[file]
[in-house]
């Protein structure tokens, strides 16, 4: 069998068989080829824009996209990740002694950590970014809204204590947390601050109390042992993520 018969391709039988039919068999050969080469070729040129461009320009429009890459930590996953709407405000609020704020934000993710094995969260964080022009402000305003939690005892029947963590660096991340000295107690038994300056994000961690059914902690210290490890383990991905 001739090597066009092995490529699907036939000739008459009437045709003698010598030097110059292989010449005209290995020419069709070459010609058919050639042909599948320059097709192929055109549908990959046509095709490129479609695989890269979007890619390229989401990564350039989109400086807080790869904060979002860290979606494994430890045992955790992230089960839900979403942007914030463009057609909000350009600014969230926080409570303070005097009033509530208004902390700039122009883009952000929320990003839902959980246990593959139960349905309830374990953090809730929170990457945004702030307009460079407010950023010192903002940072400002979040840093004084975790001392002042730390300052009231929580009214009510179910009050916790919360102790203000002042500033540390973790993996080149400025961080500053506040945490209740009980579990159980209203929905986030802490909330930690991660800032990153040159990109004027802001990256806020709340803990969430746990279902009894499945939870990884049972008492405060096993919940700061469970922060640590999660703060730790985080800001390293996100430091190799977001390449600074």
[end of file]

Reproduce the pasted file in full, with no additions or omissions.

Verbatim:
[in-house]
């Protein structure tokens, strides 16, 4: 069998068989080829824009996209990740002694950590970014809204204590947390601050109390042992993520 018969391709039988039919068999050969080469070729040129461009320009429009890459930590996953709407405000609020704020934000993710094995969260964080022009402000305003939690005892029947963590660096991340000295107690038994300056994000961690059914902690210290490890383990991905 001739090597066009092995490529699907036939000739008459009437045709003698010598030097110059292989010449005209290995020419069709070459010609058919050639042909599948320059097709192929055109549908990959046509095709490129479609695989890269979007890619390229989401990564350039989109400086807080790869904060979002860290979606494994430890045992955790992230089960839900979403942007914030463009057609909000350009600014969230926080409570303070005097009033509530208004902390700039122009883009952000929320990003839902959980246990593959139960349905309830374990953090809730929170990457945004702030307009460079407010950023010192903002940072400002979040840093004084975790001392002042730390300052009231929580009214009510179910009050916790919360102790203000002042500033540390973790993996080149400025961080500053506040945490209740009980579990159980209203929905986030802490909330930690991660800032990153040159990109004027802001990256806020709340803990969430746990279902009894499945939870990884049972008492405060096993919940700061469970922060640590999660703060730790985080800001390293996100430091190799977001390449600074």